Tag Archives: Writing

On books

My last post made gentle fun of us humanities professors and our research. We spend years writing our books– all the while knowing that only a few fellow-specialists are going to read what we turn out, and that the world isn’t going to change because of it.   Researching and writing, I claimed, actually just provide the framework for the more important work we do. We can live without another book on French social history, however brilliant. But we can’t survive as a culture unless someone is keeping alive our texts and other cultural artefacts– by reading, performing, and thinking about them. In contemporary America, that mainly means us professors of humanities.

And yet here I am ten days later beaming with pride and pleasure as my own new book nears its publication moment. It’s a project that’s occupied me since 2005, and now the absolute final version of the text has just gone to the type-setter. In preparation for the actual launch, the publisher has just sent me two possible versions of the cover.

Suddenly this thing is morphing from MS Word documents on my computer to a real book, and the transformation has me seriously excited.

Which suddenly hit me as worth thinking about. I mean, it’s not my first time on this particular carnival ride, and I’ve got no illusions about where it ends up — namely, back at the starting point. My book will impress some fellow scholars, vex a few others, and have no effect whatsoever on everyone else. In a year or so, even I will think think I made some weird choices in how I put it together. Anyway, today in 2014 we have other, in many ways better ways to put our ideas before those who might be interested in them– this blog, for instance.

So why does a book still have a special kind of power?

Partly, I think, it’s just because books remain beautiful objects, in some ways more beautiful than ever. (New technologies have allowed publishers to do lots of things that were once impossible or wildly expensive.) We respond to the beauty, and also to the multiple ways that beauty connects us to bits of the past. Our own, highly specific past, with its trails of books encountered in public libraries, trashy bookstores, and college seminars, and our collective past; as physical object (we’re not talking content here!), my book won’t look all that different from books Erasmus published in the sixteenth century. There’s an excitement about plugging into all those various histories.

But I think there’s also another dimension to the thrill of book publishing, something that’s absent from any other kind of writing. It’s that writing even a narrow-gauge, scholar-oriented book like mine requires creating a self-contained world, populated with its own characters, moved by its own motives and forces, marked by certain kinds of emotions and relationships. The thrill of book-publishing is the thrill of world-creating.

Now, historical study being what it is, our newly-created worlds are supposed to be “true,” or at least true according to the conventions of our discipline. Unlike gods and novelists, we’re not allowed to create a world from nothing more than our own thoughts and imaginings. Everything we say has to rest on some trace created by others– on documents from the past, discoveries by other scholars, and the like.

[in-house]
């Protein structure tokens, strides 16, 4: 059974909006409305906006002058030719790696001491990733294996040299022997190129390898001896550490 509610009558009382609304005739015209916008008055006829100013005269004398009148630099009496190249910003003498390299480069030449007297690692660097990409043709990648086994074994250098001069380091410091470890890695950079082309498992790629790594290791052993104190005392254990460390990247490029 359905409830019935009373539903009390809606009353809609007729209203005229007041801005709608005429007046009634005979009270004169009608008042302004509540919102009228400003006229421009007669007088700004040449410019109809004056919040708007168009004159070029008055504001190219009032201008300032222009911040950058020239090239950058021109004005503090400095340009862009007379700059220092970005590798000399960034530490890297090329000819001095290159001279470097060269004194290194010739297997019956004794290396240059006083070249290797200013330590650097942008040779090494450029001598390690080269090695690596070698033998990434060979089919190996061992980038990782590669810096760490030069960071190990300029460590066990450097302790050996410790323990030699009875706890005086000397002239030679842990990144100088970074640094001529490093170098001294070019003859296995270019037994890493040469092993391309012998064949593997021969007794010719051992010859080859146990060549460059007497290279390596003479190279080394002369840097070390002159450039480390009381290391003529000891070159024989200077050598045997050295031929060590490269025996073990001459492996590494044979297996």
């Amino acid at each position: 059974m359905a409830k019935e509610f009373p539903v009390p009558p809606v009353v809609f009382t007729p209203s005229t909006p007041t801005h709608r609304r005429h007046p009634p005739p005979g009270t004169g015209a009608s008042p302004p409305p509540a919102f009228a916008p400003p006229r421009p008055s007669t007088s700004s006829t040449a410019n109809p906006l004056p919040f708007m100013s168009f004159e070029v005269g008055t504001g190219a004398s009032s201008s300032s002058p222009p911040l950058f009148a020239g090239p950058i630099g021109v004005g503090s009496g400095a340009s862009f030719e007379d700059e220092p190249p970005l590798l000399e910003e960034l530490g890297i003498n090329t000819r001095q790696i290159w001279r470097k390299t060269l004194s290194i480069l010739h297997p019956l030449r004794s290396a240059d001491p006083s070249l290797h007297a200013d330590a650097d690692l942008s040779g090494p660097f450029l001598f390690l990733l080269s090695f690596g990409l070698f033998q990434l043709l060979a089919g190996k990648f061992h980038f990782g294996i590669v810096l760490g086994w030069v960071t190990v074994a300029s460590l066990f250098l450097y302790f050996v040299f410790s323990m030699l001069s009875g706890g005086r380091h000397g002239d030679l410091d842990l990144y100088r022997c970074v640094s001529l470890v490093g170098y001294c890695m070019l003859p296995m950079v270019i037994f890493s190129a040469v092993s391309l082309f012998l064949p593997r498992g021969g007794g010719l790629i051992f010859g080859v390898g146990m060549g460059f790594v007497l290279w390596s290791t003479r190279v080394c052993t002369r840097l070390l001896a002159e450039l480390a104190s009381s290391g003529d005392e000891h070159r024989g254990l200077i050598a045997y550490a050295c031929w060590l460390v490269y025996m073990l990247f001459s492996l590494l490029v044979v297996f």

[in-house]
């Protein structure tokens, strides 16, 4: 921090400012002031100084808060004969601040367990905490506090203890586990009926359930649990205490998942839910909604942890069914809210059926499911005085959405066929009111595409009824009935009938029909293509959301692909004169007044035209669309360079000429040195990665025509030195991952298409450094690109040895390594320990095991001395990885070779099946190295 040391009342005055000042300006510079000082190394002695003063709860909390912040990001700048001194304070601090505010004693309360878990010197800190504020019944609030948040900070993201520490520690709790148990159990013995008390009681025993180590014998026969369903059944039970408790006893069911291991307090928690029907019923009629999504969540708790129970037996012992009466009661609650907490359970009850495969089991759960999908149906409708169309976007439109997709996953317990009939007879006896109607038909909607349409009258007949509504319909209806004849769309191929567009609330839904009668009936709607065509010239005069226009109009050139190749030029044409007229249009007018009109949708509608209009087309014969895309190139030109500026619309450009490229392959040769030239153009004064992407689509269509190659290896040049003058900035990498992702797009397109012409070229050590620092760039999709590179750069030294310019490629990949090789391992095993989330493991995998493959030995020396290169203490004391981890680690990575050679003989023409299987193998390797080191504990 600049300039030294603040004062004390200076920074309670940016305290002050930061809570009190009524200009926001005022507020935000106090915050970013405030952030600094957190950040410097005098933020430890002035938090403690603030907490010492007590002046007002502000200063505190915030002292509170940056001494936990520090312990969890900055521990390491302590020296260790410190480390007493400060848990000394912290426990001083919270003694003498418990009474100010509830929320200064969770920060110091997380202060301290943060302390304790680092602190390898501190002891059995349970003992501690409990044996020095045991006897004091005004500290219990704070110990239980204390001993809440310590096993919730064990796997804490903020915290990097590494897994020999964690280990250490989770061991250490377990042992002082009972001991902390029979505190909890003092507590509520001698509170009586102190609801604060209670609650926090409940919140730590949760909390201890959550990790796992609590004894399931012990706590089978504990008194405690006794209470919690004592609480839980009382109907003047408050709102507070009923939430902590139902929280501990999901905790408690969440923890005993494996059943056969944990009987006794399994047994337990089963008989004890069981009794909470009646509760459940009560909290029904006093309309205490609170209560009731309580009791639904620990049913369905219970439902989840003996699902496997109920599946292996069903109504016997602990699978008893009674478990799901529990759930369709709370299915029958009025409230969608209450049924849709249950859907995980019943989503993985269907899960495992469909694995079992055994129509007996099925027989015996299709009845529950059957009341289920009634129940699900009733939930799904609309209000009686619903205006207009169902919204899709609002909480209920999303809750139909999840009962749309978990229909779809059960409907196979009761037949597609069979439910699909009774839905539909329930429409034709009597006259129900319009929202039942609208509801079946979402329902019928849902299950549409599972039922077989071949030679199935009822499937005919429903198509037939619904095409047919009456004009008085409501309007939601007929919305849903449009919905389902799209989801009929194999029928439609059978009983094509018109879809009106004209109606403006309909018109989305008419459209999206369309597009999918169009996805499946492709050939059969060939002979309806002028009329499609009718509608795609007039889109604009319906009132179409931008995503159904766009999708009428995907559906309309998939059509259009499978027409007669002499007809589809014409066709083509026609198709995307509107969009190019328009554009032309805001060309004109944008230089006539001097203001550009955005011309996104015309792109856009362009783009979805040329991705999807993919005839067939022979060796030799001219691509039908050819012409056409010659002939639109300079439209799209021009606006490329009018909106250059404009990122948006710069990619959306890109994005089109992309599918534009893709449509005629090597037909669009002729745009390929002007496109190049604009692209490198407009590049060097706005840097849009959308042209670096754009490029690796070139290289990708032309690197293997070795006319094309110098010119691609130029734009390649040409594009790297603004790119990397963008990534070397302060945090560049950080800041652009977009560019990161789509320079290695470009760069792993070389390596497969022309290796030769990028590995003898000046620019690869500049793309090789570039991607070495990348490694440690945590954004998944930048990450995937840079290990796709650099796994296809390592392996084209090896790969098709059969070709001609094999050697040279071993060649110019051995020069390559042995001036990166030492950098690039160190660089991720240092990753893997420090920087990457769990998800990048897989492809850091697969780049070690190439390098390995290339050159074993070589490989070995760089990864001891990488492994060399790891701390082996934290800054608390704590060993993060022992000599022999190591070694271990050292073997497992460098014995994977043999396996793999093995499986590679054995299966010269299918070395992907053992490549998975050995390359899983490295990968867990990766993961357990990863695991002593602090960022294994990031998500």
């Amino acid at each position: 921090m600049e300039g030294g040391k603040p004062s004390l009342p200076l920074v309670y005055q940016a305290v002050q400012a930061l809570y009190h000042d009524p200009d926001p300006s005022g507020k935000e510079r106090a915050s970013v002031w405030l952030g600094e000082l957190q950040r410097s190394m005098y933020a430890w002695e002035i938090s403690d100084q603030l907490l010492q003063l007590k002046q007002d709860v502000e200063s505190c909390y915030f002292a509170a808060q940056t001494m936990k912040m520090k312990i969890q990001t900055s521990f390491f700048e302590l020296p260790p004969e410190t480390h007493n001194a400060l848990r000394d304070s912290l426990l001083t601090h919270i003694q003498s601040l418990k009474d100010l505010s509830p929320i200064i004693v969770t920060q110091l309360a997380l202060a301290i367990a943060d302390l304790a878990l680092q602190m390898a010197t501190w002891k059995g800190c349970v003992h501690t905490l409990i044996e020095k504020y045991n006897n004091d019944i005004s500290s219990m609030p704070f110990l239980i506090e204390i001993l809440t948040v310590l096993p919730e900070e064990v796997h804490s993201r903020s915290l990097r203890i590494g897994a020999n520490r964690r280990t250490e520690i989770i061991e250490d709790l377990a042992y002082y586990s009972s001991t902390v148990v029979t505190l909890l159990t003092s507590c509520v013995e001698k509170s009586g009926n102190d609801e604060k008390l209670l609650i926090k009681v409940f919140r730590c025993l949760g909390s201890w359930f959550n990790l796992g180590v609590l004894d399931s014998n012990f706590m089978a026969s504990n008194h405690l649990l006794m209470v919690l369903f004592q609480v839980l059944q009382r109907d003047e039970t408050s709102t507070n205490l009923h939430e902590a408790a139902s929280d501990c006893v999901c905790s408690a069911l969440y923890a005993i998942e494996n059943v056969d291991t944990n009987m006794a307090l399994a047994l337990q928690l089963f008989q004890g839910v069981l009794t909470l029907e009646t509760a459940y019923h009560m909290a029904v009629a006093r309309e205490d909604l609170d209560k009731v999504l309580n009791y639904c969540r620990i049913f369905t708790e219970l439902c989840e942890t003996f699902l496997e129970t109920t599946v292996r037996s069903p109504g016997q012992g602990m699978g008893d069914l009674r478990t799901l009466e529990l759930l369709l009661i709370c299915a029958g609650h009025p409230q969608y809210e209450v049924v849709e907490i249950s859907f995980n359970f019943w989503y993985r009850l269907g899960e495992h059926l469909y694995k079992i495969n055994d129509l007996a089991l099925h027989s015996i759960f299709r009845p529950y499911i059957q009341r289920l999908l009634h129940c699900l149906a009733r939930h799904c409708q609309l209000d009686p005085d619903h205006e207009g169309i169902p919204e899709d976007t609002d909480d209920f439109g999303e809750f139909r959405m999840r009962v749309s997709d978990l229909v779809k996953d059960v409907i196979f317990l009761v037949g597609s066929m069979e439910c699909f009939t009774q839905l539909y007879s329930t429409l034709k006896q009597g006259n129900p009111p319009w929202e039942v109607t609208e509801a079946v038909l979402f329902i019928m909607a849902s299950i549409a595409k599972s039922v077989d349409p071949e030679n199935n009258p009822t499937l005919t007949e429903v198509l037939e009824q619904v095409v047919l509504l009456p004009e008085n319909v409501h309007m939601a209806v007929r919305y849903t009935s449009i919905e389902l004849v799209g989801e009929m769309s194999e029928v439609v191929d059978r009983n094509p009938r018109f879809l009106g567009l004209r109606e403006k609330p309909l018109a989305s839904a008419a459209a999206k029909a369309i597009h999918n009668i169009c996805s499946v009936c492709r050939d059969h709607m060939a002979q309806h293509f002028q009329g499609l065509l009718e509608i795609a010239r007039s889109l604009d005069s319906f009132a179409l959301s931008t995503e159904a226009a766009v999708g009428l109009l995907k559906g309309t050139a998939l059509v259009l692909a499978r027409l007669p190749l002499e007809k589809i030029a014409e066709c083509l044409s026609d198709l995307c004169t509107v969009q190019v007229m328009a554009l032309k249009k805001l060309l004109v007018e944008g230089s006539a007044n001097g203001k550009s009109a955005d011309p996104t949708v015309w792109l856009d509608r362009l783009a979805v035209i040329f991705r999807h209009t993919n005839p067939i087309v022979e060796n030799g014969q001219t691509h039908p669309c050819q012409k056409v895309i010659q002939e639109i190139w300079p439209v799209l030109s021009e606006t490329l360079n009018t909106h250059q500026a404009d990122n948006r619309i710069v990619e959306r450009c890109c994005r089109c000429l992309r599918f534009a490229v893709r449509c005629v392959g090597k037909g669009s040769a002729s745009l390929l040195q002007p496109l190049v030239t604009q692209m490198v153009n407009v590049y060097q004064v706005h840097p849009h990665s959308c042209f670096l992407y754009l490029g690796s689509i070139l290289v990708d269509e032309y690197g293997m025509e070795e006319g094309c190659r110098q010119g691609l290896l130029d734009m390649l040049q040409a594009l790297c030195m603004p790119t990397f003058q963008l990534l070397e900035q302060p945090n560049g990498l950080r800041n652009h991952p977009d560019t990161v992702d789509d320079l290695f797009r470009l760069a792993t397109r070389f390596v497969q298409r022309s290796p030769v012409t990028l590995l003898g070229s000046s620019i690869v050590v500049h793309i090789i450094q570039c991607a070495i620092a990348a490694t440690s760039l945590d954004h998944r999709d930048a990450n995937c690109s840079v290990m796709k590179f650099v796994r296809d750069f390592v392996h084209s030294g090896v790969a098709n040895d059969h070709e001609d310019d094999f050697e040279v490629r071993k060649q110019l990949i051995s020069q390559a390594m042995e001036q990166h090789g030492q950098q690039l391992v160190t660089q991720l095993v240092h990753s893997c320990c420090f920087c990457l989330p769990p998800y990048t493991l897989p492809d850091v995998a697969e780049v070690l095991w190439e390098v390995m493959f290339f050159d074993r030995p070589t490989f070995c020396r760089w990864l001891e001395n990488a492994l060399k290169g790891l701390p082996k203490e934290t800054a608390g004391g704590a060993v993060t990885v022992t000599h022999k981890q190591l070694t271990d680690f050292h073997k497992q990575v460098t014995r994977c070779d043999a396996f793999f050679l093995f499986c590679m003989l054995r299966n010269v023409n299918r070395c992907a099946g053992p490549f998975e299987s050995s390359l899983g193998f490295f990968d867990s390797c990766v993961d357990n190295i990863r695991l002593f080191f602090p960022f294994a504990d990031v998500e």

But that doesn’t change the basics of the world-creating work. Just like novelists, we select our characters and sketch out the terrain where they act. We give them emotions and attitudes, many of which we’ve had to intuit from mere fragments and hints in the historical record. We reconstruct the after-effects of what they’ve done, again on the basis of our own intuitions rather than from any direct evidence. Throughout, we have to give the readers who visit these scenes a sense of the rules that apply there, how things work.

And we have to do all this within the 300 pages of a typical book– in other words, we can’t just report everything we’ve found. We’re constantly choosing between what matters and what doesn’t, making decisions about the guidance new visitors to this particular world will need. Some things we have to explain; others we can leave out because vistors will already know them from their other travels.

Of course we don’t usually put it this way. We talk instead about the craft of writing, gauging our audience, the trivia of editing. Is there too much background, or not enough? Has a character been properly introduced in earlier chapters? Do the explanations I offered in chapter 1 apply to the events in chapter 6, or do I need to rethink my characters’ motives?

That common-sensical language is just an acceptable way to talk about what’s really a magic show. We’re calling a dead world back into some semblance of life.

No one has spoken more eloquently about the process than the great Russian-German-American-Swiss novelist Vladimir Nabokov, in a literature course he gave at Cornell in the 1950s:

“The material of this world may be real enough (as far as reality goes) but does not exist at all as an accepted entirety: it is chaos, and to this chaos the author says ‘go!’ allowing the world to flicker and to fuse. It is now recombined in its very atoms, not merely in its visible and superficial parts.”

Nabokov certainly didn’t intend for his description to apply to people like me. He was one of the all-time culture snobs, ready to dismiss even some heavy-hitting novelists as mediocrities. He left his university job the moment he had the money to do so. But his image applies to all us authors, because that’s what putting together a book is like, for ordinary writers as much as for Nabokov’s greats.

Cool, huh?